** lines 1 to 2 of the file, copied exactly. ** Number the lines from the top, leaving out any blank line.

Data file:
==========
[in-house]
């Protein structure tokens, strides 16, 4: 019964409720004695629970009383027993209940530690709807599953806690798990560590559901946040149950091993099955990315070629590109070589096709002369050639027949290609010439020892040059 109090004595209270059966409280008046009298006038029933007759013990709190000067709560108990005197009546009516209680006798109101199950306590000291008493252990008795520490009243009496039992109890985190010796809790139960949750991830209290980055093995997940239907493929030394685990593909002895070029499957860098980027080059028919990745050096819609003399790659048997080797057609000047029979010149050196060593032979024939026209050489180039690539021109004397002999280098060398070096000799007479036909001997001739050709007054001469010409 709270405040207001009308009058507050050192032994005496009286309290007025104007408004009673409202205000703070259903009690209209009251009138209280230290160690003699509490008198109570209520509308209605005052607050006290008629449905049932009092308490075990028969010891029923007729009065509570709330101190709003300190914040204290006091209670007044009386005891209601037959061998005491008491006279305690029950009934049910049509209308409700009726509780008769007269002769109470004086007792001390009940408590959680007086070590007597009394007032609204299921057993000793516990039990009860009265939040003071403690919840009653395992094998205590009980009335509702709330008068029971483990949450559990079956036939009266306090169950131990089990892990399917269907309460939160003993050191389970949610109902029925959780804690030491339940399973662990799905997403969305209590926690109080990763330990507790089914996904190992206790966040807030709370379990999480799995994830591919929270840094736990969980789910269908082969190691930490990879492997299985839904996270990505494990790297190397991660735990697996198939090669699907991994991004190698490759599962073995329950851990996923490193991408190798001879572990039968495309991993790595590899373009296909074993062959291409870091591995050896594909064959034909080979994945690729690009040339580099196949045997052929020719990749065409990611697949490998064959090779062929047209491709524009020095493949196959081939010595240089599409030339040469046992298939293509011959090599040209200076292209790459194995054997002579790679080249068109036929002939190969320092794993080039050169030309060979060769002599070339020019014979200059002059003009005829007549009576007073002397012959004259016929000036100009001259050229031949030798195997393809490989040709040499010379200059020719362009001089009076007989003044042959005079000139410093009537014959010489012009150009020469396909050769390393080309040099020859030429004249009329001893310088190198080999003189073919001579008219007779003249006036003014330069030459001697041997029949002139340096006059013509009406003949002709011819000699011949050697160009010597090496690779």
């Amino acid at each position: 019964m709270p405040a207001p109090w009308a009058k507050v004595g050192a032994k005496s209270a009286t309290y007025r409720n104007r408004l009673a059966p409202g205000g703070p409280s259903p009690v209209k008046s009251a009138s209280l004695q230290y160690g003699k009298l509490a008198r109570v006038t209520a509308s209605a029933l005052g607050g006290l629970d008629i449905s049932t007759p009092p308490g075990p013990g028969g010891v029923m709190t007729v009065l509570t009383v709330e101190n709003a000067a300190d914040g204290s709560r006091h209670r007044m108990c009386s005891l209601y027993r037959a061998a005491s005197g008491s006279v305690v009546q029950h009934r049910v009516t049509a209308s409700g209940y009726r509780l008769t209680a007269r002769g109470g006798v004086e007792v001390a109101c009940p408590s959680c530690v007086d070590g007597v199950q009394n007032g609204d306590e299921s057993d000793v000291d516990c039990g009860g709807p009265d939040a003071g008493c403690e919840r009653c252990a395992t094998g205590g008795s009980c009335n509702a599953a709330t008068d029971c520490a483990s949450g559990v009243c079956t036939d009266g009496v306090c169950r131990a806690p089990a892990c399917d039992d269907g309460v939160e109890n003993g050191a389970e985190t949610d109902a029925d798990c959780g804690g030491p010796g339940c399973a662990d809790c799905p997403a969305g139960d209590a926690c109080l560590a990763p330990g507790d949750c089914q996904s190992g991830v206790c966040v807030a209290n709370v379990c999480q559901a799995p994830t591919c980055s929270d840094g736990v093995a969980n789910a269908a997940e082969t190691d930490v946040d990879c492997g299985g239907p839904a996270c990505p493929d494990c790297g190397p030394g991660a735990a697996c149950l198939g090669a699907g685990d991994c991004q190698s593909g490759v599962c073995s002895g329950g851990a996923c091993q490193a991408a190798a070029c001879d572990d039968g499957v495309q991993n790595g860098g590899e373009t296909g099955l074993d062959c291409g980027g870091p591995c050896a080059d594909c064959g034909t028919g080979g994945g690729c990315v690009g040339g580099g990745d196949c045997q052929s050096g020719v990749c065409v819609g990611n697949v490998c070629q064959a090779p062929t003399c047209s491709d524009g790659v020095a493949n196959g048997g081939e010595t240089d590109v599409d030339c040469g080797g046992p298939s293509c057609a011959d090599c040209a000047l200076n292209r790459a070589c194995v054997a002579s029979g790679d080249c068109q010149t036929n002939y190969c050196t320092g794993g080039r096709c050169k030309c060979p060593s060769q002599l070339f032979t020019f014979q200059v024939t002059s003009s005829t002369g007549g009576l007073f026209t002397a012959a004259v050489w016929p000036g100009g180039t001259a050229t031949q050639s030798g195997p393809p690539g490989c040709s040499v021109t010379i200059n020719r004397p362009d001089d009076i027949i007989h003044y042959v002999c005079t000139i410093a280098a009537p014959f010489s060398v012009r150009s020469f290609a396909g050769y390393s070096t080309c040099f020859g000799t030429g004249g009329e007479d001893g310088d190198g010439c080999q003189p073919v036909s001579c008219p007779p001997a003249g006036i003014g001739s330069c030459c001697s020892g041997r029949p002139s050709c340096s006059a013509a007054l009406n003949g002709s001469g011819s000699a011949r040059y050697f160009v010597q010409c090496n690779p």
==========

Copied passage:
[in-house]
């Protein structure tokens, strides 16, 4: 019964409720004695629970009383027993209940530690709807599953806690798990560590559901946040149950091993099955990315070629590109070589096709002369050639027949290609010439020892040059 109090004595209270059966409280008046009298006038029933007759013990709190000067709560108990005197009546009516209680006798109101199950306590000291008493252990008795520490009243009496039992109890985190010796809790139960949750991830209290980055093995997940239907493929030394685990593909002895070029499957860098980027080059028919990745050096819609003399790659048997080797057609000047029979010149050196060593032979024939026209050489180039690539021109004397002999280098060398070096000799007479036909001997001739050709007054001469010409 709270405040207001009308009058507050050192032994005496009286309290007025104007408004009673409202205000703070259903009690209209009251009138209280230290160690003699509490008198109570209520509308209605005052607050006290008629449905049932009092308490075990028969010891029923007729009065509570709330101190709003300190914040204290006091209670007044009386005891209601037959061998005491008491006279305690029950009934049910049509209308409700009726509780008769007269002769109470004086007792001390009940408590959680007086070590007597009394007032609204299921057993000793516990039990009860009265939040003071403690919840009653395992094998205590009980009335509702709330008068029971483990949450559990079956036939009266306090169950131990089990892990399917269907309460939160003993050191389970949610109902029925959780804690030491339940399973662990799905997403969305209590926690109080990763330990507790089914996904190992206790966040807030709370379990999480799995994830591919929270840094736990969980789910269908082969190691930490990879492997299985839904996270990505494990790297190397991660735990697996198939090669699907991994991004190698490759599962073995329950851990996923490193991408190798001879572990039968495309991993790595590899373009296909074993062959291409870091591995050896594909064959034909080979994945690729690009040339580099196949045997052929020719990749065409990611697949490998064959090779062929047209491709524009020095493949196959081939010595240089599409030339040469046992298939293509011959090599040209200076292209790459194995054997002579790679080249068109036929002939190969320092794993080039050169030309060979060769002599070339020019014979200059002059003009005829007549009576007073002397012959004259016929000036100009001259050229031949030798195997393809490989040709040499010379200059020719362009001089009076007989003044042959005079000139410093009537014959010489012009150009020469396909050769390393080309040099020859030429004249009329001893310088190198080999003189073919001579008219007779003249006036003014330069030459001697041997029949002139340096006059013509009406003949002709011819000699011949050697160009010597090496690779």